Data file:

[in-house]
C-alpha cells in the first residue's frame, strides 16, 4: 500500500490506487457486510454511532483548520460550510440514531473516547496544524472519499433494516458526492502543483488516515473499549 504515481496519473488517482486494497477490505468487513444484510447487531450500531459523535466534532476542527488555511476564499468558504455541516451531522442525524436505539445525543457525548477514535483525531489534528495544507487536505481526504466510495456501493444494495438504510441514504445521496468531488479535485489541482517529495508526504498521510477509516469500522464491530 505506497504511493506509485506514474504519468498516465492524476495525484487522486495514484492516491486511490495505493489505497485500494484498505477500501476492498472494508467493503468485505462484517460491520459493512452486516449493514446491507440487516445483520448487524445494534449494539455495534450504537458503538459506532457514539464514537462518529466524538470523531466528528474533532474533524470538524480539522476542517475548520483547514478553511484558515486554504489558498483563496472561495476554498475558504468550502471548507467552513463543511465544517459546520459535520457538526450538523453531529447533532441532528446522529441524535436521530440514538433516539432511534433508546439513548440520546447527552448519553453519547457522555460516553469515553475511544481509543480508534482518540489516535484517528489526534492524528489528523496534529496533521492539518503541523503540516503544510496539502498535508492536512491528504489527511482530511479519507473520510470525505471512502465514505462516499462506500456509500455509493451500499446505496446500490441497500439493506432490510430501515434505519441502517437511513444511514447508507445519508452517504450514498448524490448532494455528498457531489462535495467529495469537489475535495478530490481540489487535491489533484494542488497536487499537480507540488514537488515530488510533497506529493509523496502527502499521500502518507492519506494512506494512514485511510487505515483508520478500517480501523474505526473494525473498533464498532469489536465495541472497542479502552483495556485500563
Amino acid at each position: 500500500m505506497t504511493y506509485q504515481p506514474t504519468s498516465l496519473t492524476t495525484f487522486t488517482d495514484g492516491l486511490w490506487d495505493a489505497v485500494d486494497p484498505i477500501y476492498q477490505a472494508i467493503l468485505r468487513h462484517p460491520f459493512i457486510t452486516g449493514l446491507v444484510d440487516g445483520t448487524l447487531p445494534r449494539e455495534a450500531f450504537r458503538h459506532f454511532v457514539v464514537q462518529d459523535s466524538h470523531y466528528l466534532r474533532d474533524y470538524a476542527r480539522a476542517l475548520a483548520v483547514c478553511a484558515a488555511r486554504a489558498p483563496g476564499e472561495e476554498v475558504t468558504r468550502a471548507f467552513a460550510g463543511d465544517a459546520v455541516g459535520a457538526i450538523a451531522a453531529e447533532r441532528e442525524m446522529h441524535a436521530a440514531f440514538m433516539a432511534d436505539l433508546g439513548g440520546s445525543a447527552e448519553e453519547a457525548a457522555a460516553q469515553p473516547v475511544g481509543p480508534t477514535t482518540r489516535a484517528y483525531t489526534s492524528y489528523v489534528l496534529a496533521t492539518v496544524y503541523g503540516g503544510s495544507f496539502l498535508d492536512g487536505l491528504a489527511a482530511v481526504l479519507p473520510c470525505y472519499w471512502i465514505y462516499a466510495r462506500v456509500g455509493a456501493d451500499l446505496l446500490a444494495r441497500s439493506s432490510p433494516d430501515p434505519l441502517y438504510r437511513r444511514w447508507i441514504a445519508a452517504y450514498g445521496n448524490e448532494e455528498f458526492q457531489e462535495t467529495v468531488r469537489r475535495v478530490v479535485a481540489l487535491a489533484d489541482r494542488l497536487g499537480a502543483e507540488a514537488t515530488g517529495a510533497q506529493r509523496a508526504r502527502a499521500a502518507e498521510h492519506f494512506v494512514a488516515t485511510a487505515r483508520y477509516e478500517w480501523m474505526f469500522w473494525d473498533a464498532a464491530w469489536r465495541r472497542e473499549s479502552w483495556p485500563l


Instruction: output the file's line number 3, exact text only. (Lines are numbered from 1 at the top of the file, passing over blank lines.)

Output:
Amino acid at each position: 500500500m505506497t504511493y506509485q504515481p506514474t504519468s498516465l496519473t492524476t495525484f487522486t488517482d495514484g492516491l486511490w490506487d495505493a489505497v485500494d486494497p484498505i477500501y476492498q477490505a472494508i467493503l468485505r468487513h462484517p460491520f459493512i457486510t452486516g449493514l446491507v444484510d440487516g445483520t448487524l447487531p445494534r449494539e455495534a450500531f450504537r458503538h459506532f454511532v457514539v464514537q462518529d459523535s466524538h470523531y466528528l466534532r474533532d474533524y470538524a476542527r480539522a476542517l475548520a483548520v483547514c478553511a484558515a488555511r486554504a489558498p483563496g476564499e472561495e476554498v475558504t468558504r468550502a471548507f467552513a460550510g463543511d465544517a459546520v455541516g459535520a457538526i450538523a451531522a453531529e447533532r441532528e442525524m446522529h441524535a436521530a440514531f440514538m433516539a432511534d436505539l433508546g439513548g440520546s445525543a447527552e448519553e453519547a457525548a457522555a460516553q469515553p473516547v475511544g481509543p480508534t477514535t482518540r489516535a484517528y483525531t489526534s492524528y489528523v489534528l496534529a496533521t492539518v496544524y503541523g503540516g503544510s495544507f496539502l498535508d492536512g487536505l491528504a489527511a482530511v481526504l479519507p473520510c470525505y472519499w471512502i465514505y462516499a466510495r462506500v456509500g455509493a456501493d451500499l446505496l446500490a444494495r441497500s439493506s432490510p433494516d430501515p434505519l441502517y438504510r437511513r444511514w447508507i441514504a445519508a452517504y450514498g445521496n448524490e448532494e455528498f458526492q457531489e462535495t467529495v468531488r469537489r475535495v478530490v479535485a481540489l487535491a489533484d489541482r494542488l497536487g499537480a502543483e507540488a514537488t515530488g517529495a510533497q506529493r509523496a508526504r502527502a499521500a502518507e498521510h492519506f494512506v494512514a488516515t485511510a487505515r483508520y477509516e478500517w480501523m474505526f469500522w473494525d473498533a464498532a464491530w469489536r465495541r472497542e473499549s479502552w483495556p485500563l